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What is this hand worth in support of hearts?

Steve Robinson
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Source: Washington Bridge League Solver’s Club

  Matchpoints 

  Vul: None 

  South Holds 

 A K 9 4 3
 10 6 5  
 10 9 4 3
 K 
  The Bidding Thus Far 
  South    West    North    East  
  –     Pass     1     1   
  ?

What is this hand worth in support of hearts? Forcing raise? Limit raise? Simple raise? Since partner figures to be short in spades, the King of spades is going to be wasted. If partner has at least two spades, you either have to draw trumps or lose the king to a ruff. The king of clubs might not be worth anything. Something to consider is what if LHO raises spades. The last thing you want to happen is for partner to bid 4 based on his spade void.

Three experts agree with me and don’t think this hand is worth a limit raise. Two experts don’t even raise hearts.

King: “2—Again it is important to protect a plus score. The King of spades is probably not pulling its weight on offense and my trumps are bad. Underbid now and then if partner makes a move towards game you can be happy to cooperate. I don’t want to defend at the one-level with eight hearts between us.”

One expert goes for the throat.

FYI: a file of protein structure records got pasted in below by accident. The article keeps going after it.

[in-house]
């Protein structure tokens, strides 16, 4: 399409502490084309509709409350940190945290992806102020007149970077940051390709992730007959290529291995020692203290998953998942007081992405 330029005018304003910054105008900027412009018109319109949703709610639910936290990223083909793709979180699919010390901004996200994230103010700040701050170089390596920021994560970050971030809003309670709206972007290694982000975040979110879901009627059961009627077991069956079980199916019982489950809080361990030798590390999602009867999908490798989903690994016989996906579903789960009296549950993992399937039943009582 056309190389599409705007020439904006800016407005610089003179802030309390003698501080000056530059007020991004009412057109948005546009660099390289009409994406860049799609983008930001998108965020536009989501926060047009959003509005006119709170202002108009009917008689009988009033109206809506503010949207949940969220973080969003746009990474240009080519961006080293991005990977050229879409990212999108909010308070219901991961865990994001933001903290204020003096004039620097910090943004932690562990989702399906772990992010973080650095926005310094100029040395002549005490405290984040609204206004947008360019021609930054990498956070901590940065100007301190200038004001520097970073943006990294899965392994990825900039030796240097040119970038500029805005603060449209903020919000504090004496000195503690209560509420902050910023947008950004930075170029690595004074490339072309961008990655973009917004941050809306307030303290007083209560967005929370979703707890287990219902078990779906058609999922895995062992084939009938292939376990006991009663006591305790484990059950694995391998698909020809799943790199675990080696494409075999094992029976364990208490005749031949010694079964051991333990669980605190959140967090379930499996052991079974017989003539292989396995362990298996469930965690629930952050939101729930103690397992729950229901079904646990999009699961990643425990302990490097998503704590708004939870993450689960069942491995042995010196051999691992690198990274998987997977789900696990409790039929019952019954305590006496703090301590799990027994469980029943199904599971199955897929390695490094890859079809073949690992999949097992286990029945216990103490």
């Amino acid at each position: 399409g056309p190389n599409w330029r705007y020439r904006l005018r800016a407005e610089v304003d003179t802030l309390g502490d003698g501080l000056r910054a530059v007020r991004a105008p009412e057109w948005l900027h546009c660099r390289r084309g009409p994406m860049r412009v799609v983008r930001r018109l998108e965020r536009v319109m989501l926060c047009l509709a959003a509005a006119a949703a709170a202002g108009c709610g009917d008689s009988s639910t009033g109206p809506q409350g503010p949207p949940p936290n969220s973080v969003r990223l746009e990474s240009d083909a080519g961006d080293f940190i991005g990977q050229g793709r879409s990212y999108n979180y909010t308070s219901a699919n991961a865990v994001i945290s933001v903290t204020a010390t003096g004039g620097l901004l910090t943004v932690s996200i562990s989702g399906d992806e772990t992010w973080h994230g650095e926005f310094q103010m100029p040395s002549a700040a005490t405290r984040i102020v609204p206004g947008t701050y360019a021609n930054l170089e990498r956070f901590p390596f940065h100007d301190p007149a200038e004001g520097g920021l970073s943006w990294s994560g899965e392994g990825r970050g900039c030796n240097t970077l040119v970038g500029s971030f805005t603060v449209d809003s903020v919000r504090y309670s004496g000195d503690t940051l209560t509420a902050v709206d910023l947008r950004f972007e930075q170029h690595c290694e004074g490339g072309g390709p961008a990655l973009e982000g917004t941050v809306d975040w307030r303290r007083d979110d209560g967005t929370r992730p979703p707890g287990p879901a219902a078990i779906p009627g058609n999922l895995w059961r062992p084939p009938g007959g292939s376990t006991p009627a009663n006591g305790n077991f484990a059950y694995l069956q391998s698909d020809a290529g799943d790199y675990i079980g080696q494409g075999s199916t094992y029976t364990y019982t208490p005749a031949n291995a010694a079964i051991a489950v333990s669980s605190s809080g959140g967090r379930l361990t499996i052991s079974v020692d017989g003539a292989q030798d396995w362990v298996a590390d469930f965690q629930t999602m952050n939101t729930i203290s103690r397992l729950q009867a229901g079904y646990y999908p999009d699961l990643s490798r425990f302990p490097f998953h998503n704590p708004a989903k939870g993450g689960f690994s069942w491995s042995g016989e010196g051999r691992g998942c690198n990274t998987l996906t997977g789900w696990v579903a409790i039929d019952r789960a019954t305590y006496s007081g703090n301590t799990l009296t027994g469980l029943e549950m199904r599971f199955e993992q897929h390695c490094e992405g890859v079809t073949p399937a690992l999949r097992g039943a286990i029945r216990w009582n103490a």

Hopkins: “Pass—I intend to pass a reopening double (of maybe even 2). If partner reopens with a suit, including rebidding hearts, I intend to raise hearts.”

One expert takes a strange view but it could work out.

Cole: “1NT—It’s not right to play for penalties with eight hearts. The problem with raising hearts is how much to bid. If over 1NT partner passes, you may survive. If partner bid 2 showing six, you have a great hand. If partner bids 2, bid 3. The club King is working. Over 2, you have the wrong kind of two-suited fit and just bid 2. When counting points the AK of spades is worth only six HCPs. You would rather have an AK in partner’s long suit. Singleton King is worth two HCPs, not three and singleton in eight-card fit is worth only one point.”

Six experts overbid.

Parker: “2—I never get rich at the one-level. I believe in showing a fit as early as possible. We can never catch up if they bid clubs and partner doesn’t double.”

I agree strongly about showing a fit. What I don’t agree with is that this hand is a limit raise.

Kerns: “2—Cuebid. I still want to give a ten-point limit raise, and prevent West from bidding 2 or 2. It seems that anything that East leads through my dummy should help partner. Also, if spades are breaking this bad, so are other suits. Plus, when partner bids 3 with a minimum, East would need to bid 4 at the four-level if he has that suit. My bid makes it difficult for opponents to bid and compete.”

Woolsey: “2—As always, the first order of business is to establish a trump suit and give partner an idea about our strength. After that, we are in better shape to get to the right contract or deal with enemy competition.”

Warren: “2—Showing a limit raise. My partner will only have one or two spades in this auction. I will wait to see what his response is to my limit raise. If he just bids 3, I pass, but if he bids a new suit, I’ll take him to game.”

Schwartz: “2—Don’t like to pass for penalties with trump support. Just 2 could be right since either your spade values are wasted or the opponents could threaten a ruff, but have to try to outscore the not unlikely +300’s.”

This problem is hand evaluation. How can this hand be worth any more than a six to nine single raise?

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